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Subscribers now have a visible limit on their internet usage

ISP giant Comcast announced an official, 250 GB usage cap for its subscribers Thursday, which it plans to deploy October 1.

"250 GB/month is an extremely large amount of data," reads its official release, "much more than a typical residential customer uses on a monthly basis."

The "median" usage per customer is within 2 - 3 gigabytes per month, says Comcast. In order to exceed the data cap, a customer would have to send more than 50 million e-mails, download more than 62,000 songs, or watch more than 125 standard-definition, 2 GB movies per month.

Comcast's new policy on data consumption appears to be just a part of an overall initiative to reshape the way customers use its network. Last week the company announced its "fair share" program, which is designed to throttle a customers' connection when they consume too much bandwidth. Rumors of a bandwidth cap had been in circulation for quite some time -- Comcast, AT&T, and Time Warner were reported to be experimenting with the concept -- but the actual thresholds implemented proved to be much higher than predicted.

With the increasing popularity of internet-based video and software distribution, ISPs throughout the world are finding ways to curb customers' internet usage. While data caps are commonplace outside the United States, publicly-announced limits are incredibly rare among the U.S.' largest ISPs. Particularly egregious users have run into invisible limits, however, and a handful of heavy downloaders have seen up to a year's suspension of service due to crossing the company's "invisible line in the sand" despite paying for service advertised as unlimited.

Curiously, the announcement hints that the invisible threshold may have been 250 GB all along. "This is the same system we have in place today," says the announcement. "The only difference is that we will now provide a limit by which a customer may be contacted. As part of our pre-existing policy, we will continue to contact the top users of our high-speed Internet service and ask them to curb their usage."

AT&T Wireless users who exceeded an invisible 5gb quota -- a lot, considering that the network is designed for PDAs and Smartphones -- quickly learned of similar sanctions last year.

Subscribers who exceed their quota "may be contacted by Comcast to notify them of excessive use."

"At that time, we'll tell them exactly how much data per month they had used. We know from experience the vast majority of customers we ask to curb usage do so voluntarily," reads the release. Customers will be notified of the change through banner ads posted on the Comcast.net home page, as well as flyers to be included in upcoming billing statements.

A previous attempt to curb subscribers' usage, which ended up selectively meddling in a few different types of internet traffic -- BitTorrent, namely -- attracted the ire of the Federal Communications Commission due to a "discriminatory" preference against certain kinds of data. After almost a year of this, Comcast answered the FCC's demands with a handful of new programs designed to clamp down on excessive usage regardless of the protocols involved.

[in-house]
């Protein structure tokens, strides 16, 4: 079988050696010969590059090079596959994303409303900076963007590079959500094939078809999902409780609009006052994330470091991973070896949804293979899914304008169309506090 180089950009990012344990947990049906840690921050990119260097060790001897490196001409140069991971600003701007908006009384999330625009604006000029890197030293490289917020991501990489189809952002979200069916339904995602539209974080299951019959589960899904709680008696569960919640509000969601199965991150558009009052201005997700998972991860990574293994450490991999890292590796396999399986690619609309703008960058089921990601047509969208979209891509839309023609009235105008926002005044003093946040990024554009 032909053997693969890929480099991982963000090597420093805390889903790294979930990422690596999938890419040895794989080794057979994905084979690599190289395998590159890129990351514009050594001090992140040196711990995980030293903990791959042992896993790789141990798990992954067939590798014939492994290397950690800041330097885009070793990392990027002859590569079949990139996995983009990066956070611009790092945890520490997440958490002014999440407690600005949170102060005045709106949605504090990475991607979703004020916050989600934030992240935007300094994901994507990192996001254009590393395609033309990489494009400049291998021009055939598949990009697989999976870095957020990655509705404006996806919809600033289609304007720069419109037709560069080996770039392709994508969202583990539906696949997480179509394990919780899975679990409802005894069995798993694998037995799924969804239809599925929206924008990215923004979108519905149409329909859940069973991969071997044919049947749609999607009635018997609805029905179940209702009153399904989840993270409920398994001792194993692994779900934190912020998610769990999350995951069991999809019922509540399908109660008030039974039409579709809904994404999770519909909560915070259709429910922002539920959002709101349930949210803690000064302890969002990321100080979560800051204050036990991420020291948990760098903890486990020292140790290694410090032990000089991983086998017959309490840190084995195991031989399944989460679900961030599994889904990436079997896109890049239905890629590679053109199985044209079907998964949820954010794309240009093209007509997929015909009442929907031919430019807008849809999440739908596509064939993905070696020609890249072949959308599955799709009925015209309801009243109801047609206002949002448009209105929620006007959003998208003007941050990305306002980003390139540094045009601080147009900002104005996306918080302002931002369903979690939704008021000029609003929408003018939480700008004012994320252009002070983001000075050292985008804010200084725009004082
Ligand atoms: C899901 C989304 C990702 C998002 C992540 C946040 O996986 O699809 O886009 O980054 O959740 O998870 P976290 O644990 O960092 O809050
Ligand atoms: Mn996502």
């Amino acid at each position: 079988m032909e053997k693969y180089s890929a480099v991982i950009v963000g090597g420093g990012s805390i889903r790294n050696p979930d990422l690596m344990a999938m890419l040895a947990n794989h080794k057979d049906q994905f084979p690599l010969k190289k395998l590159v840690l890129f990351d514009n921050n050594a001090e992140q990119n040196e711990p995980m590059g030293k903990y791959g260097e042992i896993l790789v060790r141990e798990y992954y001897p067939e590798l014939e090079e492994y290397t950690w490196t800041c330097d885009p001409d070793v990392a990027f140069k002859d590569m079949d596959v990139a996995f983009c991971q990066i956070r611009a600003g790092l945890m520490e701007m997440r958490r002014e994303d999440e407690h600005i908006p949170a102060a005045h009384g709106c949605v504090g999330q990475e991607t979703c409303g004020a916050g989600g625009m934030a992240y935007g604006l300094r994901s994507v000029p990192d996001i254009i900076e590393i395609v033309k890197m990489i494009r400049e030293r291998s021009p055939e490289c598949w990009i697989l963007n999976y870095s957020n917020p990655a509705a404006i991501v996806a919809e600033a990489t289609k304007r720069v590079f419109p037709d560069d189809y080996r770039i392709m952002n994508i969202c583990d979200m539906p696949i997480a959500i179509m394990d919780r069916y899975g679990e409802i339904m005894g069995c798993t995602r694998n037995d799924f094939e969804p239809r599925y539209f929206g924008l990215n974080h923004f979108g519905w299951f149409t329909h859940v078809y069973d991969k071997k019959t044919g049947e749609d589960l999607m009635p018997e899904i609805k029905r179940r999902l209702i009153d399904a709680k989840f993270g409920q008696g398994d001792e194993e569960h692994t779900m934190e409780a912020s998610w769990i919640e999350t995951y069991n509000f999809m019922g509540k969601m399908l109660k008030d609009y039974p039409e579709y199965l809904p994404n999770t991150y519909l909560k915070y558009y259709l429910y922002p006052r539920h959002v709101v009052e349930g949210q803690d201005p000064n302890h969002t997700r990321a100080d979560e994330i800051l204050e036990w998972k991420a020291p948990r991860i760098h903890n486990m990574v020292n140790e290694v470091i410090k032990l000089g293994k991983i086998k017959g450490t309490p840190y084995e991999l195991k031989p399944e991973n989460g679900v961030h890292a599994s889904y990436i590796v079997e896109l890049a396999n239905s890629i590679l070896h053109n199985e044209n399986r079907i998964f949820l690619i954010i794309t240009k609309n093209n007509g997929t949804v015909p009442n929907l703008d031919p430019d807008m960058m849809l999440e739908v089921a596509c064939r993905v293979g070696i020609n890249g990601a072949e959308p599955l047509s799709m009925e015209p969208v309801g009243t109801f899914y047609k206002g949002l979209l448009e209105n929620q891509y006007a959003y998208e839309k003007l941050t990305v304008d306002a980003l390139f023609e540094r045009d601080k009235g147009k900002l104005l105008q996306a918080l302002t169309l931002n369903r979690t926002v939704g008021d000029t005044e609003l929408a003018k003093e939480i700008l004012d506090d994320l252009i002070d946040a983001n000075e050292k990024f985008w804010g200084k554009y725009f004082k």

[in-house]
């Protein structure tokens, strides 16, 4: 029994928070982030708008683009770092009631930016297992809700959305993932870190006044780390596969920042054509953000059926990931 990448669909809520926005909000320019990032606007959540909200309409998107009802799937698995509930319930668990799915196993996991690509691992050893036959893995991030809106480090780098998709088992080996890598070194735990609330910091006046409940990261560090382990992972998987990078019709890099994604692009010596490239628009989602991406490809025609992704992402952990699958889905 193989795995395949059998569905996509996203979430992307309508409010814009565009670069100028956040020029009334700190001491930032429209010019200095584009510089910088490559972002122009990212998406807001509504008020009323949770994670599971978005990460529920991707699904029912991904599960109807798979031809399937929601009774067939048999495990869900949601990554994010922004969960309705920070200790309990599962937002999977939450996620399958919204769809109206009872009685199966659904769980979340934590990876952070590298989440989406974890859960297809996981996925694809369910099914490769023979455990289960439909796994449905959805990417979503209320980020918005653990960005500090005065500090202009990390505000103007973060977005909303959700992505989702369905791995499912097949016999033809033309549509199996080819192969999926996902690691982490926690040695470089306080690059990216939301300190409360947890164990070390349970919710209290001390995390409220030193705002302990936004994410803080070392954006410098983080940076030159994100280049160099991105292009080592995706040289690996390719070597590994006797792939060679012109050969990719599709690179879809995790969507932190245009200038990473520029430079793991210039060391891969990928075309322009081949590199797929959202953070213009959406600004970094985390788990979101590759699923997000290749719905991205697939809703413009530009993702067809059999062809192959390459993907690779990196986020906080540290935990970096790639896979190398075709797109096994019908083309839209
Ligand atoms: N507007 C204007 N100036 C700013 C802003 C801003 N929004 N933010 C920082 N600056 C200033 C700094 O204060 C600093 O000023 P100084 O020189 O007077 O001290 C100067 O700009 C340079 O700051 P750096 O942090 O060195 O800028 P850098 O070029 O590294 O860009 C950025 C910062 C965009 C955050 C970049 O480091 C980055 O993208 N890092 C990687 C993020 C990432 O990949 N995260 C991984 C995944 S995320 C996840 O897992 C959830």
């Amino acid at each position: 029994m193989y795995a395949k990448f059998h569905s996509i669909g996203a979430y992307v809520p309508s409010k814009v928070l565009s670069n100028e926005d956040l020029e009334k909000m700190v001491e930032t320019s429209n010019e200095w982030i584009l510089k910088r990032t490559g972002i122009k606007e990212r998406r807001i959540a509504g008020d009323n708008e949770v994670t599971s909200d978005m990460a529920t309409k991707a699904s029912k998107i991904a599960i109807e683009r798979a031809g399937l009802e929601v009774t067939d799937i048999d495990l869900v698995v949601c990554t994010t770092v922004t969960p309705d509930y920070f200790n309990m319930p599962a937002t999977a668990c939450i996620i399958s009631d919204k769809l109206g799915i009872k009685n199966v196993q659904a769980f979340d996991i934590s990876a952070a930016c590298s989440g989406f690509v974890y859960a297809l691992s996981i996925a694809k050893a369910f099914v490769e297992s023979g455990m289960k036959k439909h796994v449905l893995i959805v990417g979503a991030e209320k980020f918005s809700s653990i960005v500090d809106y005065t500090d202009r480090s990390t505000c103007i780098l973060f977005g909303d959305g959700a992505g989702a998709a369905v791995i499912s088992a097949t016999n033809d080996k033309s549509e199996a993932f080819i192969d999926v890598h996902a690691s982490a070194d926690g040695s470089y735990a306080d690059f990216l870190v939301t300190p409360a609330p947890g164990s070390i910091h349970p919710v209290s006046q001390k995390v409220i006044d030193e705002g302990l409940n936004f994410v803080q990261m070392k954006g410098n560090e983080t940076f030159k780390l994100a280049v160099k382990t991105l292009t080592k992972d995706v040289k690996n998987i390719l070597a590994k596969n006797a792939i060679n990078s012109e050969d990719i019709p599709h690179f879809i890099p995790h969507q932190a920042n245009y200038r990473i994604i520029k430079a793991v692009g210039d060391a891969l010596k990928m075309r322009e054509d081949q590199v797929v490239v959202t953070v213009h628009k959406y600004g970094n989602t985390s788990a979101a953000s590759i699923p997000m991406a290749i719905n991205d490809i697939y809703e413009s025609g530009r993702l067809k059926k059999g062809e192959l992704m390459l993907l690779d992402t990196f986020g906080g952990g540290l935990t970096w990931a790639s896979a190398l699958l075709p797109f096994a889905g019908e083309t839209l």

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RE: Hmm. . .
By Some1ne on 8/29/2008 12:27:39 PM , Rating: 2
quote:
but I wonder if current Comcast subscribers can show their displeasure by switching to another ISP?


They can, I did years ago when I noticed my connection would start throttling whenever I used BitTorrent. I contacted their support about it, and they completely denied any sort of bandwidth limiting was in place, so I decided "fuck this shit" and switched to SpeakEasy. And then about a year later the stories about Comcast's "data discrimination" policies started coming out.

I'm glad I switched, and I'll never use Comcast for Internet service ever again.

Unfortunately, the vast majority of Comcast customers are going to be either too non-tech-savvy to understand why they should switch, or too lazy to actually follow through with switching. Comcast will suffer almost no consequences for rolling out their quota system, and as a result, other ISP's will start following suit. It's only a matter of time now.


RE: Hmm. . .
By soloman02 on 8/29/2008 4:06:08 PM , Rating: 2
quote:
Unfortunately, the vast majority of Comcast customers are going to be either too non-tech-savvy to understand why they should switch, or too lazy to actually follow through with switching.


Also a lot of users have no option to switch. I have no option for another ISP. Comcast has a complete monopoly on broadband access in my area. There is a DSL hub in another town over, but ADSL2 has a max range of 20,000 line feet which we live just outside that. The older DSL versions have even less range. So for me and many others in rural parts of the US it is Comcast or dial up. As much as I hate Comcast, F*** dial up.

We could get satellite, but the latency for games is insane (an 89,000 mile trip for my data is totally unacceptable), not to mention losing the signal if there is a thunderstorm or high winds.


RE: Hmm. . .
By Zoomer on 8/30/2008 9:13:55 AM , Rating: 2
VDSL


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